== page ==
You would need to complete your state-specific education requirements to sit for the CPA exam which may mean obtaining a bachelor's degree in accounting or in a finance-related field. You would also need to meet specific experience requirements.

Additionally, there are some cognitive skills and soft skills that you are expected to have in order to be a successful CPA. These include having good moral character and integrity since you will be working closely with the finances of others, superior organizational and communication skills, a strong understanding of math, accounting, and computer-related software, and extensive knowledge of local, state, and federal tax laws.

Steps To Become A CPA

Step One: Obtain Your Qualification

To become a CPA, you first need to obtain the appropriate qualifications. In most cases, the minimum requirement is a bachelor's degree in accounting or finance, but you may be allowed to sit for the CPA exam if you have a degree in a different field. However, given that being a CPA is directed toward the field of accounting, it is always best to have an accounting-related degree to further guarantee your success in this role.

So long as you have completed between 120 to 150 credits (depending on state requirements) you could qualify to sit for the CPA exam. To obtain additional credits, you may even consider vying for a master's degree in accounting, if the requirements are 150 credits and you only have 120 credits with your bachelor's degree.

Step Two: Gain Direct Industry Experience

You will need to complete a certain amount of full-time accounting experience before sitting for the CPA exam. This ensures that you have the hands-on skills of applying your theoretical knowledge in practice.

A general rule of thumb is that a minimum of two years of experience is required, with a preference given to roles directly under the supervision of a CPA.

Step Three: Apply To Take Your Exam

Unfortunately, taking the CPA exam is not as easy as walking into a room with a pen in hand and writing down answers. Instead, you are required to go through an application process with your local state Board of Accountants.

There is also a non-refundable fee that you would need to pay to take the exam. This fee can be anything between $50 and $200. If your application to take the exam is approved, you will receive a notice to schedule which will allow you to set an appointment for each section of your CPA exam.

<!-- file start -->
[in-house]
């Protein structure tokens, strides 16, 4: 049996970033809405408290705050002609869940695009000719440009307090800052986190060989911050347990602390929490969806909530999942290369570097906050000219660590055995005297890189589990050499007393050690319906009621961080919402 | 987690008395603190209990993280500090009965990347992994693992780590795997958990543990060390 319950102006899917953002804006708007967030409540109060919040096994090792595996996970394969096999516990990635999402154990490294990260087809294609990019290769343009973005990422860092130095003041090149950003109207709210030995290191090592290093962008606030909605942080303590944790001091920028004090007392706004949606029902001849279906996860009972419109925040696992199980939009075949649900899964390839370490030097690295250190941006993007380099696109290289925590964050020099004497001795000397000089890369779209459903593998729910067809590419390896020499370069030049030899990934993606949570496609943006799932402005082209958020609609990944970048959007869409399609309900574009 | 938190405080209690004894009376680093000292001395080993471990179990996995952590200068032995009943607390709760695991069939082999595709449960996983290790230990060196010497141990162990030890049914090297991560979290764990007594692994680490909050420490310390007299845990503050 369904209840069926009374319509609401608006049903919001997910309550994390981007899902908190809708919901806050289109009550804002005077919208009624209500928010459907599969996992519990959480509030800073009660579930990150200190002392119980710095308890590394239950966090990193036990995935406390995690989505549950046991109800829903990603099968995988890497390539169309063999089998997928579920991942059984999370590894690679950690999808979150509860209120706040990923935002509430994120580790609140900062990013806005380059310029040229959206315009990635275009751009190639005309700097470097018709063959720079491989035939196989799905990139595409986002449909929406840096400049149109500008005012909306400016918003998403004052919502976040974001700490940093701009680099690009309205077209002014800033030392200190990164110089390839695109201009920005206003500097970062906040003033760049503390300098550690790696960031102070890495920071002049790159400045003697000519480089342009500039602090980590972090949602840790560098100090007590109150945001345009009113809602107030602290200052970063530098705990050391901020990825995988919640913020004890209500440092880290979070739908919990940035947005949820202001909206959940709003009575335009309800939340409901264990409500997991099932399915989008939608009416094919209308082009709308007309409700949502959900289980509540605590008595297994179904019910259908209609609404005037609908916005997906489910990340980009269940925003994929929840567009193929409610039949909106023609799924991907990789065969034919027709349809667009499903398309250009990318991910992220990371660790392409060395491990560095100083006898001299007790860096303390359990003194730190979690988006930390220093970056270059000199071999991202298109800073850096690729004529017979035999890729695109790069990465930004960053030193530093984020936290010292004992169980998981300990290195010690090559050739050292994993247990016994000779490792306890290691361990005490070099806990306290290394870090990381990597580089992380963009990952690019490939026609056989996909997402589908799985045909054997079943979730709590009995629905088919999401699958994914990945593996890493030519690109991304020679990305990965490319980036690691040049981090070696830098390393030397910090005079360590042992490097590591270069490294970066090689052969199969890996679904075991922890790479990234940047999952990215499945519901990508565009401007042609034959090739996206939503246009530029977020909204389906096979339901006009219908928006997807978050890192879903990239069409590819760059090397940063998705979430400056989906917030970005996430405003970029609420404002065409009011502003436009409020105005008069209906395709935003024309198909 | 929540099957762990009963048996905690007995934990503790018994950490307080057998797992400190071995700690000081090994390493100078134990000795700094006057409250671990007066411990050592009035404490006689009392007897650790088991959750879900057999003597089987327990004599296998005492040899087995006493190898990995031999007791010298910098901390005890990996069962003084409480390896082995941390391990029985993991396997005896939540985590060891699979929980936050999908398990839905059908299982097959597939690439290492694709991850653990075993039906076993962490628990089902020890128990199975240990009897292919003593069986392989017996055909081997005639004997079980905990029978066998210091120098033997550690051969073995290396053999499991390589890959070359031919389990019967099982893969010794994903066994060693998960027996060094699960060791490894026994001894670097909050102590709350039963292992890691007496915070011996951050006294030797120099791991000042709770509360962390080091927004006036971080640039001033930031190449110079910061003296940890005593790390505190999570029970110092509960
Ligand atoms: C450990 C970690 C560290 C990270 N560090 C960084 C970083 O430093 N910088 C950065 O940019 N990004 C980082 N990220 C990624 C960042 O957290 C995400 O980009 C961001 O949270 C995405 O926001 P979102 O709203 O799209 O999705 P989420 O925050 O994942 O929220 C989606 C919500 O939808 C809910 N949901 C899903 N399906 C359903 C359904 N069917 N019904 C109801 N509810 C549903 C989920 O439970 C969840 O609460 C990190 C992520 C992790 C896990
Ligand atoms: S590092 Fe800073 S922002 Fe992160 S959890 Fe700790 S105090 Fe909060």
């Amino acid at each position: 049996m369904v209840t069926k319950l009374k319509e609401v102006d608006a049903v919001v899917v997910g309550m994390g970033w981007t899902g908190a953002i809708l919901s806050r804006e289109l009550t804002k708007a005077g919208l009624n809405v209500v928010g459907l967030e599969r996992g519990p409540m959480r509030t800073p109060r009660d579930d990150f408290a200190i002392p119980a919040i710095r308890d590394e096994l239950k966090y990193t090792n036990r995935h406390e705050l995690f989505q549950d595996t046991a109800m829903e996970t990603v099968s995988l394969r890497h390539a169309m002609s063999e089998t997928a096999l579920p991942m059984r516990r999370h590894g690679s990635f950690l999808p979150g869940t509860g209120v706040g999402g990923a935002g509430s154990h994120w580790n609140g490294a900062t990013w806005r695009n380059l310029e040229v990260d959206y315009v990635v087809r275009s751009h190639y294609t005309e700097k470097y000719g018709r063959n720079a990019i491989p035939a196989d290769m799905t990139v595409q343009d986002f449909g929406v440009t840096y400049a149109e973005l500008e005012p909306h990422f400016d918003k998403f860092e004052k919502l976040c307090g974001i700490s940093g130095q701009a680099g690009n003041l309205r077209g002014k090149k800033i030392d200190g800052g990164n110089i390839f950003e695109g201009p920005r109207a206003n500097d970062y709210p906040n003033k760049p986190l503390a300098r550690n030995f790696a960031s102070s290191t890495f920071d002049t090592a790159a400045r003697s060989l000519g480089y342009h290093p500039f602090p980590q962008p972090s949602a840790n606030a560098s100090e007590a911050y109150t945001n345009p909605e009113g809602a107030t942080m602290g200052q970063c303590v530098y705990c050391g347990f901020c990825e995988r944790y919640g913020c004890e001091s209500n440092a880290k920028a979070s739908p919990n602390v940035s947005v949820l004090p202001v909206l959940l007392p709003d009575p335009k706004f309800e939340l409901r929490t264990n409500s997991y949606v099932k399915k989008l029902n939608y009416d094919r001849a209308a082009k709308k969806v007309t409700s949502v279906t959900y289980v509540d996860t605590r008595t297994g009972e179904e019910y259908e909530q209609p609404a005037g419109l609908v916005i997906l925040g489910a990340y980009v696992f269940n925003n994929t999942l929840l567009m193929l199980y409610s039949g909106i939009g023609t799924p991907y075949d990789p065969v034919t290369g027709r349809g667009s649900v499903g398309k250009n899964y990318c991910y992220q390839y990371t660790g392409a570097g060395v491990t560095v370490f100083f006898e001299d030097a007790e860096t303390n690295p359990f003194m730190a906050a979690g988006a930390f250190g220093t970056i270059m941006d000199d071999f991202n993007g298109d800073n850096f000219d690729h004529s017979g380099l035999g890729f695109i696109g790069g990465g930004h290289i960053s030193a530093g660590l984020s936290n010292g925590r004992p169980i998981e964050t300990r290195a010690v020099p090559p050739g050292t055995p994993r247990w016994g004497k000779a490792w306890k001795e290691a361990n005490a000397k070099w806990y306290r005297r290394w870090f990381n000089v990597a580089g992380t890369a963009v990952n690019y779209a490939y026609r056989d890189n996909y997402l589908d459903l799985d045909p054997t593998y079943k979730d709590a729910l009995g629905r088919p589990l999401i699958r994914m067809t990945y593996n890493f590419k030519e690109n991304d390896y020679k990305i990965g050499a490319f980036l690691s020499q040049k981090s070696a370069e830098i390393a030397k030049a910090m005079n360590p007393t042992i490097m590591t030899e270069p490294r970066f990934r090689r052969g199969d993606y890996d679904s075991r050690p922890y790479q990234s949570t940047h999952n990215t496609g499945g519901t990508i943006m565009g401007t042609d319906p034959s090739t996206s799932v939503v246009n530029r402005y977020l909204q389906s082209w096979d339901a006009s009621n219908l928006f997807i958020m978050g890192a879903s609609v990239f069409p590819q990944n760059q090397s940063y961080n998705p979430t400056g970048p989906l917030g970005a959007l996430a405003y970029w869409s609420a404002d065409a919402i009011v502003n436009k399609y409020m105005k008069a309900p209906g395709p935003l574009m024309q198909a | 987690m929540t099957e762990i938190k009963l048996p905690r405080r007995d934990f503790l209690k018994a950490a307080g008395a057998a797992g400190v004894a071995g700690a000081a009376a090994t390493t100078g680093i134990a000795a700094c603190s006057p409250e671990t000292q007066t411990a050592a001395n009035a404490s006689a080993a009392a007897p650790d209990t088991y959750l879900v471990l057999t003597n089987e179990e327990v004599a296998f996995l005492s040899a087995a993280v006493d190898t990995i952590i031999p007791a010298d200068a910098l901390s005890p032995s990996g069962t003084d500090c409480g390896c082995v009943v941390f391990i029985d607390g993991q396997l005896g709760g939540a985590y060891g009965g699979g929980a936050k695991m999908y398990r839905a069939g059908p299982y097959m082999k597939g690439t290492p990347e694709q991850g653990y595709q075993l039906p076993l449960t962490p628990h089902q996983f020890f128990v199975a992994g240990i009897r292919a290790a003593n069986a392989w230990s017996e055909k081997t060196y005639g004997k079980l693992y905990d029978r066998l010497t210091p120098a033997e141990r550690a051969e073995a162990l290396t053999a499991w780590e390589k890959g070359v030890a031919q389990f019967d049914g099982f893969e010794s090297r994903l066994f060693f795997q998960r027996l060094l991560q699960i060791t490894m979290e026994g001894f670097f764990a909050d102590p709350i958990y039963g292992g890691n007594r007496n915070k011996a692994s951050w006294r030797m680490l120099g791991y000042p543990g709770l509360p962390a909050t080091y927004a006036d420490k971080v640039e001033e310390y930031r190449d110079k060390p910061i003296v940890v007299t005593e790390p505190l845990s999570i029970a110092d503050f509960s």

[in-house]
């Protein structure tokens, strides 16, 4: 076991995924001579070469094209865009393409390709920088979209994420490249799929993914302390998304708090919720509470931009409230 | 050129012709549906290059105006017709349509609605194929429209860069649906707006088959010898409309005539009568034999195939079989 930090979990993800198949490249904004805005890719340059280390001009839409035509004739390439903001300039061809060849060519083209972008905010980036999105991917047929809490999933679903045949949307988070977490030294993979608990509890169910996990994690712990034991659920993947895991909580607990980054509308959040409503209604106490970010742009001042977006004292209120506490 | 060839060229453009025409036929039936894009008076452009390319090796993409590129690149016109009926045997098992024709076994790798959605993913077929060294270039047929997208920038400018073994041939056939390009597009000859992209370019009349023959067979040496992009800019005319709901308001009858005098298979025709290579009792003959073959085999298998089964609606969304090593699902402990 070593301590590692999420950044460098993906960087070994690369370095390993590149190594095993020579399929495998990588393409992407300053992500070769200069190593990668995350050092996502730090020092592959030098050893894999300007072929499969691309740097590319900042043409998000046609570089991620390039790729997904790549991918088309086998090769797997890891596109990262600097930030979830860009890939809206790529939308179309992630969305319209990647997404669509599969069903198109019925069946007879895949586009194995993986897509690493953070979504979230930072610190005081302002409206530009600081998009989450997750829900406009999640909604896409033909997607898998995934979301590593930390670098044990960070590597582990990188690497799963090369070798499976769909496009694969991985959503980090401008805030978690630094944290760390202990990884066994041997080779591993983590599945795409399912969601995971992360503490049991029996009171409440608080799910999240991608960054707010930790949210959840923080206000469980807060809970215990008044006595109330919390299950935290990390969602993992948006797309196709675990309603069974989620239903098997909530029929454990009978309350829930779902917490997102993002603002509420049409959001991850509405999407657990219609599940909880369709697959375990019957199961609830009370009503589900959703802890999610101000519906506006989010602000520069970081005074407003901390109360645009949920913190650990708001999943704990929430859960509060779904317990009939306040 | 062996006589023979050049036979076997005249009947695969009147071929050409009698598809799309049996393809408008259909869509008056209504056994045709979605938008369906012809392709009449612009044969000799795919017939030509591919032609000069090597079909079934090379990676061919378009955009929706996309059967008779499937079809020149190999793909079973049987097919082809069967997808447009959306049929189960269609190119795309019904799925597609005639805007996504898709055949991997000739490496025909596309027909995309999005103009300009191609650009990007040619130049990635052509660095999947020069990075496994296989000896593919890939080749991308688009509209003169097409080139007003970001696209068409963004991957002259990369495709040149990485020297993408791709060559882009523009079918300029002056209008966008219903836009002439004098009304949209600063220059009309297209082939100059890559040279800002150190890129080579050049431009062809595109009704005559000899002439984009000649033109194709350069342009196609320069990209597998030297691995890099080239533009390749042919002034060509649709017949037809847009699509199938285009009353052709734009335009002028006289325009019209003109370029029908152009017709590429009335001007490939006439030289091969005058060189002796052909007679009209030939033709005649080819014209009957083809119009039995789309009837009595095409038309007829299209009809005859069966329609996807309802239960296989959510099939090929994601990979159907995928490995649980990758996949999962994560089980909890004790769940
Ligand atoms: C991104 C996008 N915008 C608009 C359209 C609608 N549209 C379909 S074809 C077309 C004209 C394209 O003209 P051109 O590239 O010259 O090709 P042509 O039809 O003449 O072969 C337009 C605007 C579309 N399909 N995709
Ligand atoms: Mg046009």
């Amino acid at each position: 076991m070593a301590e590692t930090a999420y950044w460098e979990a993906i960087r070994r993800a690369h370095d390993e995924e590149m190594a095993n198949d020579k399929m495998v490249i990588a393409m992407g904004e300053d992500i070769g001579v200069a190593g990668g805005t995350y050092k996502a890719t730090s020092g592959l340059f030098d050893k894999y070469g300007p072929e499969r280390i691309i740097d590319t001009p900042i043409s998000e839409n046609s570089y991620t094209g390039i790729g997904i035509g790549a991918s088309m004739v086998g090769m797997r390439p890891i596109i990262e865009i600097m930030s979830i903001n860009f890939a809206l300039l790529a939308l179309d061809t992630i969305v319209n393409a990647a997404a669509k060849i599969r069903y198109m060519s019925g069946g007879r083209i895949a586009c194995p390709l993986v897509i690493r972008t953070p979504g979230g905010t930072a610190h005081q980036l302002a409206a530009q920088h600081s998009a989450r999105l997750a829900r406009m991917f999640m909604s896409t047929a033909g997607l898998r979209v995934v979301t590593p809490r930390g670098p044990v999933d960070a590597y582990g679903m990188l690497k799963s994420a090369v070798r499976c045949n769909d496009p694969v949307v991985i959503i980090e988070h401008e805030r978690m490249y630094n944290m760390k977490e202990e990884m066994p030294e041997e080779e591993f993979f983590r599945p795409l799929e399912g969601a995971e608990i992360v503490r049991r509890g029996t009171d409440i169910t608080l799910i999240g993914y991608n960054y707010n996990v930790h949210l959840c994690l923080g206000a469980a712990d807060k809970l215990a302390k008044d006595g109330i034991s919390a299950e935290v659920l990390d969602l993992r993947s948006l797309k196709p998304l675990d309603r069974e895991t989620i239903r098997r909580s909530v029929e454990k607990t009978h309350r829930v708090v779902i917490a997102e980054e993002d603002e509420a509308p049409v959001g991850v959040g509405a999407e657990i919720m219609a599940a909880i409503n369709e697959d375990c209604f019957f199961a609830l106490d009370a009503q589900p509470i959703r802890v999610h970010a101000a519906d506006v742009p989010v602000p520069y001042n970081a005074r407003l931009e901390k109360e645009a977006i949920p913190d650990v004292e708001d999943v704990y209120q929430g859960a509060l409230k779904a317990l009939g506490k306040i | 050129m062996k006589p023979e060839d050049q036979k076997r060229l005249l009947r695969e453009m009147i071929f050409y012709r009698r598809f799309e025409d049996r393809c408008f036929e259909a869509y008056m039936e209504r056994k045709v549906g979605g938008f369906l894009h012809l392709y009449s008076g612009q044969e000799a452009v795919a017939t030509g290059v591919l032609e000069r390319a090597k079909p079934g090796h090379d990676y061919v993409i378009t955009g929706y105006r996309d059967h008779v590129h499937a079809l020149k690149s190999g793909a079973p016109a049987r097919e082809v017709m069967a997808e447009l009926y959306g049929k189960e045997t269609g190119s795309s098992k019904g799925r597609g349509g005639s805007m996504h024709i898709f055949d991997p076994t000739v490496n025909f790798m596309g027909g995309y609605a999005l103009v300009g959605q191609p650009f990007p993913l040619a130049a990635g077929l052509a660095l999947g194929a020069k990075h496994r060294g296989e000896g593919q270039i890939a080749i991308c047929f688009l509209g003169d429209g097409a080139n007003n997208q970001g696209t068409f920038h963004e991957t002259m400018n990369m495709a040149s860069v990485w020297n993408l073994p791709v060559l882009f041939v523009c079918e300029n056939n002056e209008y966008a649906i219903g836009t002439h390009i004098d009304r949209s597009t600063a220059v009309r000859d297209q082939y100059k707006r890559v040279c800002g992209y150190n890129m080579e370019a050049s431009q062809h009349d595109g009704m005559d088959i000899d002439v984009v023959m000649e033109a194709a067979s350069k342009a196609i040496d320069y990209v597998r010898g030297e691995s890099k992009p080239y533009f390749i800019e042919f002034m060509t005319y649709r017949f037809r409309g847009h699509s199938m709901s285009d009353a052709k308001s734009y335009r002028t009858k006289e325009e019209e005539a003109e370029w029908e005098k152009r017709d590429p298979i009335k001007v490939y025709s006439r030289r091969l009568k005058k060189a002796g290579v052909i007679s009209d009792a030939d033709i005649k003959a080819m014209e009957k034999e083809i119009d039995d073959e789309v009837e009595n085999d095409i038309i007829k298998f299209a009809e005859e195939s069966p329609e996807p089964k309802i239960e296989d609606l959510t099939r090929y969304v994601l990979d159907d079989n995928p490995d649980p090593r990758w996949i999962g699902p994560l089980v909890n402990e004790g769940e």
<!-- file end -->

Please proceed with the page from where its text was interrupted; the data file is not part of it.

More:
Step Four: Prepare for Your Exam

Once you have scheduled and written the first section, you have 18 months to complete the remaining sections of the exam. Preparation for the exam is intense and rigorous. It Is recommended that you do not pursue this exam amid life-changing circumstances, for example, a wedding, changing jobs, or any other major life events that are in your control.

To prepare for the exam, you need to know exactly what you are preparing for. The test is comprised of four sections (as mentioned, all four sections need to be completed within 18 months), and each section is a four-hour long test. You can complete the sections in the order you choose.

The four sections are the auditing and attestation section which covers all related services in public accounting, and it aims to test your knowledge in the audit process, and compliance reviews to name a few.

The next section is the financial accounting and reporting section which is probably the most extensive of the four and which covers, in great detail, a variety of financial accounting and reporting topics.

The next section is the regulation section, and while not explicitly related to accounting processes, it focuses on business processes, taxation for businesses and individuals, business ethics, and laws related to businesses.

The last section is the business environment and concepts test that assesses the environment in which businesses operate, micro- and macro-economies, and much more.

The tests are broken up into subsets that are simulation-based or multiple-choice questions.

To be successful in the completion of this exam, you would need to obtain 75% in each section.

Step Five: Obtain Your License

Once you have your certificate in hand and you have met all your state requirements, you can then apply for your license, and you can begin fulfilling your role as a CPA.

How Much Does A CPA Earn?

According to the U.S. Bureau of Labor Statistics (BLS), accountants and auditors earn a median annual salary of $77,250 and a median hourly salary of $37.14.


How Long Does It Take To Become A CPA?

Considering that you would need to first obtain your degree, experience, and then your CPA, it can take about seven years to become a CPA.

What Is The Difference Between An Accountant And A CPA?

A CPA is certified in the field and has therefore been approved to complete very specific tasks and responsibilities. The scope of their role is therefore far higher than that of an accountant.


With hard work and determination, you could better your career growth by putting in the effort required to successfully obtain your certificate and license. You can then easily find yourself working in the role of a CPA, completing complex requirements, and performing duties that carry great responsibility and pride. If this is the career your heart chooses to follow, then strap in and let the determination begin.